i paid the phone and water bills today, twenty-four hours before the deadline--a monthly errand that translates into something often easier said than done. sometimes the forces work against early payments, mainly that the mail still arrives on a predictably erratic schedule. in spite of our efforts to help the postal service distinguish between our house number 73 and the house number 73 three houses down, the mailman doesn't seem too conscientious about separating the two homes' arriving envelopes. so our neighbors continue to toss our mail into our yard a few weeks later. and i've discovered that if ever a drought threatens to descend upon the valley here, we wouldn't have much need for rain dances, just a bit of mail. every time envelopes addressed to us are scattered across the yard, the rains never fail to fall before we get out or get home to find them there. to date, each letter, postcard, or delivery notice we've received has been warped and stained, with shades of water-run ink, but miraculously legible.
the phone bill, too, has arrived a number of times on the day payment is due. but this month, though warped and crispy, we picked up envelopes from the phone company and the water plant more than a few days early. i smiled, knowing that this time i would avoid the lines and the hour-long waits.
those wayward bills make me think of good timing, but this month they also reminded me that i still do a lot of translating.
learning a new language for most people means learning to translate words and phrases and expression from the unfamiliar into the familiar, making comprehension slow and sometimes frustrating. but after time, those same new words or ways of communicating no longer depend on a translation for meaning to happen; their meaning begins to lie in the combination of letters themselves. like our rain-soaked but readable mail, it's something of a miracle.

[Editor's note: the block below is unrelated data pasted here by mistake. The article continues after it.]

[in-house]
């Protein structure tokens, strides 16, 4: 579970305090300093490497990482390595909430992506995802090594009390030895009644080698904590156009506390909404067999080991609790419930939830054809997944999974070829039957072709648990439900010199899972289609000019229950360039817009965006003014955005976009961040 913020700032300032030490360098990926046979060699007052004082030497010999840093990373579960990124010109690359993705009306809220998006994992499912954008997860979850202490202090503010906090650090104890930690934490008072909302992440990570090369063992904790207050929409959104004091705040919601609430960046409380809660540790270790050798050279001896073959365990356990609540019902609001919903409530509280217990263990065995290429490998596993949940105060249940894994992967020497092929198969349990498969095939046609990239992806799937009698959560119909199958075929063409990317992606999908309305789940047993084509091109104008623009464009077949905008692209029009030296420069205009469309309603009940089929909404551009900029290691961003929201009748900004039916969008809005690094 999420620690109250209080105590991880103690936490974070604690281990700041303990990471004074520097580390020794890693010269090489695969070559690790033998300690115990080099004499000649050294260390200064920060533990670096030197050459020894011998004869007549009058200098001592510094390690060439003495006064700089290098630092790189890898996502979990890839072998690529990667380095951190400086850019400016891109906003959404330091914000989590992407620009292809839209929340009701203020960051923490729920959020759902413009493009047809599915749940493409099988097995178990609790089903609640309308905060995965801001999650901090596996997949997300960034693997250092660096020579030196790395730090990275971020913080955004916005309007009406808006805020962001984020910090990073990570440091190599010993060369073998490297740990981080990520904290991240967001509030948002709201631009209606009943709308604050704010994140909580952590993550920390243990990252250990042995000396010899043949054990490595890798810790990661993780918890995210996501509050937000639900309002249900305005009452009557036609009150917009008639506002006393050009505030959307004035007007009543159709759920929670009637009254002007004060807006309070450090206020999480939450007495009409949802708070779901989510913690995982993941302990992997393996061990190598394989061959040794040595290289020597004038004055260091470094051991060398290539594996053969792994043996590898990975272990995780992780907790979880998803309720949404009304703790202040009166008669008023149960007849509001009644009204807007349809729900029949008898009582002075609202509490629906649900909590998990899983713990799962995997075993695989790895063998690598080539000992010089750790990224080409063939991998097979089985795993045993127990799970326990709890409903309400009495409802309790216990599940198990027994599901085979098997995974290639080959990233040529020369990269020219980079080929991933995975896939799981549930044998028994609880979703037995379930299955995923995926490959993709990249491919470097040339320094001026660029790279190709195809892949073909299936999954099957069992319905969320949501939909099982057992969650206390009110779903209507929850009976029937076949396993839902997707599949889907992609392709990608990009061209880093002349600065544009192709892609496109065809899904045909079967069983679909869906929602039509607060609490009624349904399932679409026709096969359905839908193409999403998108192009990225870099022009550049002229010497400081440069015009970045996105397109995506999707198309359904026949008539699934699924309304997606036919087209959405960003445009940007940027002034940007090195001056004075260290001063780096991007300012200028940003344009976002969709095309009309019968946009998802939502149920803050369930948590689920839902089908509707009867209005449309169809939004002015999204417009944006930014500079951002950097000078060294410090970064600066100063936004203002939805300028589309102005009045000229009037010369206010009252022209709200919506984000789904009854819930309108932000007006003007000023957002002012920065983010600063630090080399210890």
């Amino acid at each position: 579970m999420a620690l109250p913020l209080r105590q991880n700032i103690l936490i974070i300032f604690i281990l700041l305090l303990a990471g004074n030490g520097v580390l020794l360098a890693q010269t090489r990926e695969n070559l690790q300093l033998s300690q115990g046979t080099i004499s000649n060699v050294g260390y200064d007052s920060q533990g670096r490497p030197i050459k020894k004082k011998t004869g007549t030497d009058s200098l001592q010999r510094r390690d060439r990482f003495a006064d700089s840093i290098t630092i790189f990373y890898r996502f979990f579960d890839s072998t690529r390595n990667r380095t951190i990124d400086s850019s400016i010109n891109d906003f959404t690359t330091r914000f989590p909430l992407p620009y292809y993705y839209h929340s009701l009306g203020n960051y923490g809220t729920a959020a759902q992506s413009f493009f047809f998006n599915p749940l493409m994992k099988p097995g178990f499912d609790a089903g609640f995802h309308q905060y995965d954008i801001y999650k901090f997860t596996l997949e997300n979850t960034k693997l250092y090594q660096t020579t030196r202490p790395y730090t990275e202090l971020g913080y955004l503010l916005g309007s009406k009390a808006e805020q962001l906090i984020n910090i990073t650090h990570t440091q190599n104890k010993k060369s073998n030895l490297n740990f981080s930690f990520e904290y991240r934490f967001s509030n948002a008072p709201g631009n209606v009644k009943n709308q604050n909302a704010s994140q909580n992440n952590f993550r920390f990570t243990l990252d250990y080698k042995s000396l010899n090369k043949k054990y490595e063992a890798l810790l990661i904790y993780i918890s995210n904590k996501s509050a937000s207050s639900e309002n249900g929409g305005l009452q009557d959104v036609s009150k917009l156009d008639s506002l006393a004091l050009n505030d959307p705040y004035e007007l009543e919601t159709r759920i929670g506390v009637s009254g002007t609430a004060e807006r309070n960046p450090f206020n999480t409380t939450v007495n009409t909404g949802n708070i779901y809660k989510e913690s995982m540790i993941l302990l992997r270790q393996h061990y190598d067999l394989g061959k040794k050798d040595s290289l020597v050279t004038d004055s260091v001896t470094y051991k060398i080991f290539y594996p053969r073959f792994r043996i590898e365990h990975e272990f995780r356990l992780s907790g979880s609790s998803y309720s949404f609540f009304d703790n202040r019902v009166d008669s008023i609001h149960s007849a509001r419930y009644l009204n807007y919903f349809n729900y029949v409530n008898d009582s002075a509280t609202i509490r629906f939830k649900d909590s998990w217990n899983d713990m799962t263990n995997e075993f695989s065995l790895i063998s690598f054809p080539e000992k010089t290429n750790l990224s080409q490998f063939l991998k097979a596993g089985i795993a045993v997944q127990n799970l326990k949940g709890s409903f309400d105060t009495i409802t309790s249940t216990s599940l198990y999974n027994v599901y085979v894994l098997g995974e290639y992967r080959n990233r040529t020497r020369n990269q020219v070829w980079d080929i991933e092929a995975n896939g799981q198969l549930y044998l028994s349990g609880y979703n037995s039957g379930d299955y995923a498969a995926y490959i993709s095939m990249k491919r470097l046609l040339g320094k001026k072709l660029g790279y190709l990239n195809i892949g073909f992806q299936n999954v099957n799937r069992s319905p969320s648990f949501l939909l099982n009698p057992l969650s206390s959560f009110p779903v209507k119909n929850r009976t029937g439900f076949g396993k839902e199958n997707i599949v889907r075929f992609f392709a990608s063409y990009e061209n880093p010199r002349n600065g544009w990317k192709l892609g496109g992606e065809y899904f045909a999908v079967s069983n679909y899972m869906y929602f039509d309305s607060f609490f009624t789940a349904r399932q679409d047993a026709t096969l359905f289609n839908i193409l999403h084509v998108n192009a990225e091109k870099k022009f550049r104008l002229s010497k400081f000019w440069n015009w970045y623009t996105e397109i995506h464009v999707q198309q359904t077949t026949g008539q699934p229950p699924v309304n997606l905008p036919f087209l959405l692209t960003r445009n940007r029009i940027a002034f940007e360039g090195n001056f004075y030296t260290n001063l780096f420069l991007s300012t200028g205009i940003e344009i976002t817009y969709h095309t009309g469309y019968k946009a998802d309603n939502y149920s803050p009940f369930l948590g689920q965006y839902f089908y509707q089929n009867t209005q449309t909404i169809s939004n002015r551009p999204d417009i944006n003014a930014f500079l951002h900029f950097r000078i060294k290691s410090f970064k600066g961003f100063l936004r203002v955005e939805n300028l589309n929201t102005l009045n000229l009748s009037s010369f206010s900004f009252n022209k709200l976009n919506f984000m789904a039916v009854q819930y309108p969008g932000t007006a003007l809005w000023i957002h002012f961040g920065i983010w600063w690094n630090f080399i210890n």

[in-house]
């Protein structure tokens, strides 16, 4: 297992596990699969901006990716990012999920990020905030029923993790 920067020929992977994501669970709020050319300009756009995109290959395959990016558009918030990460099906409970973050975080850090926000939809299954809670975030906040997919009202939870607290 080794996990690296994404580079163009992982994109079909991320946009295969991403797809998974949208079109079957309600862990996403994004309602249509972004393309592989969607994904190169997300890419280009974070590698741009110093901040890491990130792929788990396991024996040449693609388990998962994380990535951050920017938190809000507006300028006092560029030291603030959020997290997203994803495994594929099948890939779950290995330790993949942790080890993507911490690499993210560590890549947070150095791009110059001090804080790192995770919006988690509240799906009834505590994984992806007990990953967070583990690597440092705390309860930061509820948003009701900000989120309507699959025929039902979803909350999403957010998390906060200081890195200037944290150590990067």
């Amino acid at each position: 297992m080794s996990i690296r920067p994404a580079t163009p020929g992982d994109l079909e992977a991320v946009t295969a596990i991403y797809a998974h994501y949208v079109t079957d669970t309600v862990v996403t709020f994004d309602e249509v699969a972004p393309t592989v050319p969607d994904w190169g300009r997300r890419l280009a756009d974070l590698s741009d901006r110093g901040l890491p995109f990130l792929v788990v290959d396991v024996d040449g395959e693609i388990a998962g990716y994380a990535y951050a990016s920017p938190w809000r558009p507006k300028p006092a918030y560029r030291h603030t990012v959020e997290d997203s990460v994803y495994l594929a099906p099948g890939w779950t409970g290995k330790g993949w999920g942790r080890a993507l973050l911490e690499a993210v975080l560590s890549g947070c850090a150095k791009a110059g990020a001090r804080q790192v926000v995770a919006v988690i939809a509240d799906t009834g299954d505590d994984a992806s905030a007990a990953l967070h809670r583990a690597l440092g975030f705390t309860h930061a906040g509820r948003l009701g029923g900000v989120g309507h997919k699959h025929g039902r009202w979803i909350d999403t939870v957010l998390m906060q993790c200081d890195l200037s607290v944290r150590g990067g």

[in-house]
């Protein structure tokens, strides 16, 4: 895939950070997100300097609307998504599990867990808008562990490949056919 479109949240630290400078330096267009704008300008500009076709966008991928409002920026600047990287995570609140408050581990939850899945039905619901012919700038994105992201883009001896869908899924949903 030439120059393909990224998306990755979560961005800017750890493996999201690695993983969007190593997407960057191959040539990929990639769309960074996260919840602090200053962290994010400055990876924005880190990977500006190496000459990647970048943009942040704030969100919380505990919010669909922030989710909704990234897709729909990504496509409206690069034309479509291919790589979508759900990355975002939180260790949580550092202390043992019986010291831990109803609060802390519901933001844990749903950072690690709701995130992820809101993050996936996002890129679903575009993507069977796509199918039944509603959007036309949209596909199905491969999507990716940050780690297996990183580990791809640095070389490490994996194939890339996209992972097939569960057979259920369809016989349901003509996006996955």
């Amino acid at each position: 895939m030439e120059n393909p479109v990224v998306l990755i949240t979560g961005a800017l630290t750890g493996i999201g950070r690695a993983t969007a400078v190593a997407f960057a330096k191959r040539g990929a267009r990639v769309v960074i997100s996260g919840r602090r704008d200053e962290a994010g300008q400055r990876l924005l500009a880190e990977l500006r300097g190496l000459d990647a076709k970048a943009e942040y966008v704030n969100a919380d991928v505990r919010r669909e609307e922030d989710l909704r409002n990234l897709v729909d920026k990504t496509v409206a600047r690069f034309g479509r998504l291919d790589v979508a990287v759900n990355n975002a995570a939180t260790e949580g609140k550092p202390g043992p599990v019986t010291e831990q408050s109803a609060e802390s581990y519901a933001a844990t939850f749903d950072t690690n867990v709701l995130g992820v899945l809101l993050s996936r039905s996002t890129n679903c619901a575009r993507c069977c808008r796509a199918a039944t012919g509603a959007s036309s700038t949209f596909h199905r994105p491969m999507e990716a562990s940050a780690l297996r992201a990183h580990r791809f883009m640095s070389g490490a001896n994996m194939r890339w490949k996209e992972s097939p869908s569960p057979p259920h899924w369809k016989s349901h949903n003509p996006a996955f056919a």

for the most part, i'm there. though i still often find myself translating an english thought into spanish, following a conversation or reading a novel no longer obligate me to process so much. i simply understand. and i think that's amazing.
but the world of prices and costs in this new economy still have me translating them every time. i addition to being physically warped, the numbers listed on our bills also seem conceptually warped, as well. i can't yet look at our phone/internet invoice of $758.00 pesos and comprehend immediately how much that really means--i have to translate it into my own monetary language of the us dollar. lucky for me and my mental math block, it simply means moving the decimal point one space to the left.
i'm fascinated with this need to translate, to find meaning in these numbers, to compare them with a system of place value that i understand better. i'd wager that monetary value is as much a part of a country's language as its nouns, adjectives and verbs. economics is a mysterious field for me, especially since value seems so arbitrary, but one set of those arbitrary value indicators makes more sense to me because i've grown up with it and its relative stability.
which makes me think that it would be extremely difficult for people in their own country to live through an economic change or crisis that would turn their monetary understanding into a foreign language over night. patricio remembers the years when almost everyone he knew was a millionaire here, knowing that the peso was worth much less, but a little unsure about that really meant. across the atlantic, i imagine that converting to the euro had a similar effect. the equivalent to aggie or pollock jokes here in mexico take aim at the spanish, and one of those jokes attributed a sharp rise in spanish automobile accidents to the drivers' attempts at converting pesetas to euros, concentrating so hard on the math that they forgot about the road. i laugh because it's kind of absurd, but also because i know how it feels.